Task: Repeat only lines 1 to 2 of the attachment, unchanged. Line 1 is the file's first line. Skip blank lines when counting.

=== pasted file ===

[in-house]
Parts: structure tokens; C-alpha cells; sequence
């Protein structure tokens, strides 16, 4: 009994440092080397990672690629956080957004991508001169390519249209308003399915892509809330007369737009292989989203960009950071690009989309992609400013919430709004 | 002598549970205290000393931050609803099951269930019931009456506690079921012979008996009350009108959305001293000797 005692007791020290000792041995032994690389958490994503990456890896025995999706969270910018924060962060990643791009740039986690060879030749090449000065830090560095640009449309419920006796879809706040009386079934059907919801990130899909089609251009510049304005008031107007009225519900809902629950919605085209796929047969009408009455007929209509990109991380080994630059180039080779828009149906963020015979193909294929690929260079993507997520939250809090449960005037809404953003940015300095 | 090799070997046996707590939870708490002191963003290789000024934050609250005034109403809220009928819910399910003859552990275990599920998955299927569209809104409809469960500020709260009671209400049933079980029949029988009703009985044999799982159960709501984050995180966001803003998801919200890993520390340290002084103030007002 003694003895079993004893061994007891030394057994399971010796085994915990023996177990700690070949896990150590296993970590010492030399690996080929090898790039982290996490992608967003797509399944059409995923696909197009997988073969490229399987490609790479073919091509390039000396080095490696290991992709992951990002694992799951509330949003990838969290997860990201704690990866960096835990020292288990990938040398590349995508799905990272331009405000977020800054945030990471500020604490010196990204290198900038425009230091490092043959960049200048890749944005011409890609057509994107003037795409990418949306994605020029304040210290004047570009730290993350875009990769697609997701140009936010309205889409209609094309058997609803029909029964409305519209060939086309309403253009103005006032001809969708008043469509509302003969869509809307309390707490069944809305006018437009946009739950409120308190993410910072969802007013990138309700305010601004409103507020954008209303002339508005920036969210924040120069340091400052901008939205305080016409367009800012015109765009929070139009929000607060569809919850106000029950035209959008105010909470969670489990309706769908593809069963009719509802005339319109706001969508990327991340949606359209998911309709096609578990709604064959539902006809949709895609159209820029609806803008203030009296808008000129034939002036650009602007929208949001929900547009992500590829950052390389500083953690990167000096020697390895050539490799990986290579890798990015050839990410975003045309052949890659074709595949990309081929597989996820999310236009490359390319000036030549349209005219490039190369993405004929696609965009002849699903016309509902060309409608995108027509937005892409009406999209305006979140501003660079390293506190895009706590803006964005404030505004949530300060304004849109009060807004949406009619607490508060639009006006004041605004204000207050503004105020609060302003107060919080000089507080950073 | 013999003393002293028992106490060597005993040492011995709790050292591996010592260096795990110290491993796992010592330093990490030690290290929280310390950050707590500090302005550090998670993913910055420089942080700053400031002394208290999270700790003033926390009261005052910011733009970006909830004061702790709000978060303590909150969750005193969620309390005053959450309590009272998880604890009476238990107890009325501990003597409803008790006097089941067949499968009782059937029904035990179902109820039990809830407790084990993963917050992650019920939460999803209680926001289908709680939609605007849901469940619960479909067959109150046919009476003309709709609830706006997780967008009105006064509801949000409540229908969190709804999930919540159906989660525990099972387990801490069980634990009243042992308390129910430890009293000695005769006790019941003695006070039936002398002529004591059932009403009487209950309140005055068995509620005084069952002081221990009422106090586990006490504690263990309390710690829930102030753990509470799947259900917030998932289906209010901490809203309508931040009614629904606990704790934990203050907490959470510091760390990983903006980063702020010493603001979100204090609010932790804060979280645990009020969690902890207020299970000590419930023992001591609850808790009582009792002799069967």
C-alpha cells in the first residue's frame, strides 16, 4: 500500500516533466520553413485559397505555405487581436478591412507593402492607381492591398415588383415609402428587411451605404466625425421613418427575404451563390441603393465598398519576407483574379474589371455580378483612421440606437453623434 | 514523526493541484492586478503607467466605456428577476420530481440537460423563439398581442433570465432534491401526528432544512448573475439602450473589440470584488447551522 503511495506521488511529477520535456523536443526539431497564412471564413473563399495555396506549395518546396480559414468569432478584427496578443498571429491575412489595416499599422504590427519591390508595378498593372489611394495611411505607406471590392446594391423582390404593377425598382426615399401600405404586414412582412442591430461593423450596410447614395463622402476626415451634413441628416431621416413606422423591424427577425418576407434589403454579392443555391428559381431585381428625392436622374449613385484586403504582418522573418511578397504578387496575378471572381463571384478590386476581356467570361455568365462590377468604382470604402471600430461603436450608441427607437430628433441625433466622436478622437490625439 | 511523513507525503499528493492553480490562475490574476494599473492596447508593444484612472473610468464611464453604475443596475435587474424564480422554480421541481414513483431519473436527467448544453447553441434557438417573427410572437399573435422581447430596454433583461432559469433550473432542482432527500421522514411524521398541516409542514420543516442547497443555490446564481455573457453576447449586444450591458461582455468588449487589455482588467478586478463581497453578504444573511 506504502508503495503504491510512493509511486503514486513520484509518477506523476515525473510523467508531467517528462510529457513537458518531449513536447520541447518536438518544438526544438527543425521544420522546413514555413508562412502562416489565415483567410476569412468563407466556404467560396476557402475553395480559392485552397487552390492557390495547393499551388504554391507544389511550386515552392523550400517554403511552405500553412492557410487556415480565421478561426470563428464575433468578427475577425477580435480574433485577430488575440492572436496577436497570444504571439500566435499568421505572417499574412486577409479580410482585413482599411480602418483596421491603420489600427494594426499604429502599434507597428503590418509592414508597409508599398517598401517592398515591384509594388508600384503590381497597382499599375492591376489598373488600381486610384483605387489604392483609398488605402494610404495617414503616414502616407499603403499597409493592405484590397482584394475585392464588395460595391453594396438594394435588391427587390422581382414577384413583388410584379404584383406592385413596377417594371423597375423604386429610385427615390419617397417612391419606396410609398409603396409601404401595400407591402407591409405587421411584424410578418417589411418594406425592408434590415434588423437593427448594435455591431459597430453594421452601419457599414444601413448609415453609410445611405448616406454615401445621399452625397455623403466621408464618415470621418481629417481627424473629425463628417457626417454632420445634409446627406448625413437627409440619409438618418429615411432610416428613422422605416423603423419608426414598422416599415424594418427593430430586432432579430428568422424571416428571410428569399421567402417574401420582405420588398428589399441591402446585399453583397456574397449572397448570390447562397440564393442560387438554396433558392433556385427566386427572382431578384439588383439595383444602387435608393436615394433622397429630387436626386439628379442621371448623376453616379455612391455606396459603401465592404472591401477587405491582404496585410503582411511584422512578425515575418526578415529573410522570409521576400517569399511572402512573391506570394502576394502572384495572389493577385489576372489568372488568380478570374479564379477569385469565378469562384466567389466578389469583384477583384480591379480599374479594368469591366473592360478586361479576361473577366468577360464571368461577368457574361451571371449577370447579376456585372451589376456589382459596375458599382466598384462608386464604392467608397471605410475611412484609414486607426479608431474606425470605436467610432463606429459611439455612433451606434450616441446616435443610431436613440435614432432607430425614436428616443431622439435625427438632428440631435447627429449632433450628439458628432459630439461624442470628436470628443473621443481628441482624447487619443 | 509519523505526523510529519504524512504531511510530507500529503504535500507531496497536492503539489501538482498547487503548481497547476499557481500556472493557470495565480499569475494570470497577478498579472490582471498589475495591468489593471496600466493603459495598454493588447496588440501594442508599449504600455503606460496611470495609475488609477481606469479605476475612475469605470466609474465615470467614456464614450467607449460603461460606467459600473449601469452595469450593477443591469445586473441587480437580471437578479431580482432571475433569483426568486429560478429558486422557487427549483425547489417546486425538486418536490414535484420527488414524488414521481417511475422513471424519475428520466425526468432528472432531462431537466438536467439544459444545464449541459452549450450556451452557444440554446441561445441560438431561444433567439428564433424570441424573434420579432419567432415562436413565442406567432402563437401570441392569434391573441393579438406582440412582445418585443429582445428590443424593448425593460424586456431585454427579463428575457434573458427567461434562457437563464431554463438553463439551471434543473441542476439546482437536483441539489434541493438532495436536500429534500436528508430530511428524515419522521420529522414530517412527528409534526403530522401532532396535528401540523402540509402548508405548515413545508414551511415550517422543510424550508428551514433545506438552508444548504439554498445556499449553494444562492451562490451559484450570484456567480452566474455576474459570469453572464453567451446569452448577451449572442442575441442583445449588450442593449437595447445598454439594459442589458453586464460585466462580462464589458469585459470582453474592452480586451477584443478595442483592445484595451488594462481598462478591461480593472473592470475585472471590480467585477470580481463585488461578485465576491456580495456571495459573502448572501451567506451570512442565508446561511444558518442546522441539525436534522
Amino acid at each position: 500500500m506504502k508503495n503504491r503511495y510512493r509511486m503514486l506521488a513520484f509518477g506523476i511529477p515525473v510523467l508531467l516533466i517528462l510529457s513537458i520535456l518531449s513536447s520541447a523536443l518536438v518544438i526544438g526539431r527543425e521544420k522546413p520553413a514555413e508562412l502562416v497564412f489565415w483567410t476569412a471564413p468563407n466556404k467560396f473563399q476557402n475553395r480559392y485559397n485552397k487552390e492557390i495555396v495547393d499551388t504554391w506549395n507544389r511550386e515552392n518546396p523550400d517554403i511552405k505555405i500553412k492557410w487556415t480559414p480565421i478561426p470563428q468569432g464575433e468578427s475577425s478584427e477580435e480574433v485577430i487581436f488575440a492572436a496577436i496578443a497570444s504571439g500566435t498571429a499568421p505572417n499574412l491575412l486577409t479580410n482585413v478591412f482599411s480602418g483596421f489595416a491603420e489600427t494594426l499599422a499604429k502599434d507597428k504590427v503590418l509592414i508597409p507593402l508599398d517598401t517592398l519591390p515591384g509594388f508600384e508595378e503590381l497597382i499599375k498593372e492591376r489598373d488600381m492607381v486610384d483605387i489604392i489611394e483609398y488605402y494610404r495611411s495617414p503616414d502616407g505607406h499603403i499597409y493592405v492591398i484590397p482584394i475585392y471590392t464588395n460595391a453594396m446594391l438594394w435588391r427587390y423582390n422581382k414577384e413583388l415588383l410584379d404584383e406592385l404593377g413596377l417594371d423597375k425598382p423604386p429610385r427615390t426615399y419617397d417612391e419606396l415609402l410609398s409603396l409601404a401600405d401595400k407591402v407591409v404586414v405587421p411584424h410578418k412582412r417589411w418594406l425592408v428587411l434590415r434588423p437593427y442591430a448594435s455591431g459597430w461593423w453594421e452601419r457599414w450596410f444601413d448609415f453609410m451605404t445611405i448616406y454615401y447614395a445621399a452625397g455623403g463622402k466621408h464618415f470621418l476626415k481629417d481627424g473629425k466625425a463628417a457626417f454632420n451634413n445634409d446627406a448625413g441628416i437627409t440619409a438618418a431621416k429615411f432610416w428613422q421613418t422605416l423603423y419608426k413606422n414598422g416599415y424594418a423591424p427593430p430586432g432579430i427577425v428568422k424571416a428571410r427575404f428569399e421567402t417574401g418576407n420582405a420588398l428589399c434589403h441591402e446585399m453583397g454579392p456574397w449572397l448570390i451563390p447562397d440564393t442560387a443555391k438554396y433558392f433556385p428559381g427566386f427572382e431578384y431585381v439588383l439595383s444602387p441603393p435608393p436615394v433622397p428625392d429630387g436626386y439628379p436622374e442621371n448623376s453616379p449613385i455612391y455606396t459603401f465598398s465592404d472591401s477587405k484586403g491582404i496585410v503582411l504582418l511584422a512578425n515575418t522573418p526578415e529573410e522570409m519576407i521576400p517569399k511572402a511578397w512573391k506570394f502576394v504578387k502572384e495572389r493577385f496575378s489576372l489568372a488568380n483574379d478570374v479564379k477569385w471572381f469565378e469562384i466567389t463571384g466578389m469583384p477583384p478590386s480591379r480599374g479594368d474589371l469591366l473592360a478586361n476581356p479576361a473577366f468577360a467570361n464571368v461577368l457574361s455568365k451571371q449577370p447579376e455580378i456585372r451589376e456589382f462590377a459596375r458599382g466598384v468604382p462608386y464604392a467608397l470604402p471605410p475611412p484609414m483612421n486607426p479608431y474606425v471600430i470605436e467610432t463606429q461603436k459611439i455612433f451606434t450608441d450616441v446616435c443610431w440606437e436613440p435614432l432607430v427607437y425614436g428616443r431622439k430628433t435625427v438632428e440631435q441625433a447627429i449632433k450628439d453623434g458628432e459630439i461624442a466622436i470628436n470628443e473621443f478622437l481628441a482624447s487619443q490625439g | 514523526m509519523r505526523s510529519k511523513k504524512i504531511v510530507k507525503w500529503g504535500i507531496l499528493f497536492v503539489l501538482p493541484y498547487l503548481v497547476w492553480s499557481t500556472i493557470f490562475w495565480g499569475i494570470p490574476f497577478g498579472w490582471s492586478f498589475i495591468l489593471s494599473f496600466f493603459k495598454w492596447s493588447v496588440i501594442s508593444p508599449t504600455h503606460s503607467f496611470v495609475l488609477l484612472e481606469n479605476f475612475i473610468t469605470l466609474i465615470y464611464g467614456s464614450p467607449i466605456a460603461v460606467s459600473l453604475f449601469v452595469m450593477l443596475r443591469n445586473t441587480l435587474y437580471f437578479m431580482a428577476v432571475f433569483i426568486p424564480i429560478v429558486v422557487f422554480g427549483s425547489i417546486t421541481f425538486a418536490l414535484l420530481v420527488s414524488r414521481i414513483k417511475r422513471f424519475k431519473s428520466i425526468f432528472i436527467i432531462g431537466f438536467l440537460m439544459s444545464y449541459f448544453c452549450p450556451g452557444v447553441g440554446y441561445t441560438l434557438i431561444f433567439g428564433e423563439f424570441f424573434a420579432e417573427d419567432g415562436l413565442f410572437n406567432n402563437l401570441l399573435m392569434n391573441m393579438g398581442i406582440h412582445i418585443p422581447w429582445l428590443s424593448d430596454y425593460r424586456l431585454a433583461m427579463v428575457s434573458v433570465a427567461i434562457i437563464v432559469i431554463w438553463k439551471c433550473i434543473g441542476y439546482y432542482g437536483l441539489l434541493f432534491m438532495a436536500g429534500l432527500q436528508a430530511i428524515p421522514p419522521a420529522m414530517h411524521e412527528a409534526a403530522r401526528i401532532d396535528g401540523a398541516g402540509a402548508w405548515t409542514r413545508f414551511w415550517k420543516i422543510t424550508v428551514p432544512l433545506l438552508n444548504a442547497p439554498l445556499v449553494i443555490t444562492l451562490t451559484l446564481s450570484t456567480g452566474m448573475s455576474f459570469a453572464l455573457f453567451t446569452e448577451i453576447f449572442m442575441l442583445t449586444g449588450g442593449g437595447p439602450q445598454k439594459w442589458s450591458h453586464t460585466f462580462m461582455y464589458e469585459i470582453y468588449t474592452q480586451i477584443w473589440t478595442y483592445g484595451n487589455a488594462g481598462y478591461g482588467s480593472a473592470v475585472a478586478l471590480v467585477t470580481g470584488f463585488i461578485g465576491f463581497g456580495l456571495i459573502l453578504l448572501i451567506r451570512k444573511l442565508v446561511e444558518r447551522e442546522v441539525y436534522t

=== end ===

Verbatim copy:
[in-house]
Parts: structure tokens; C-alpha cells; sequence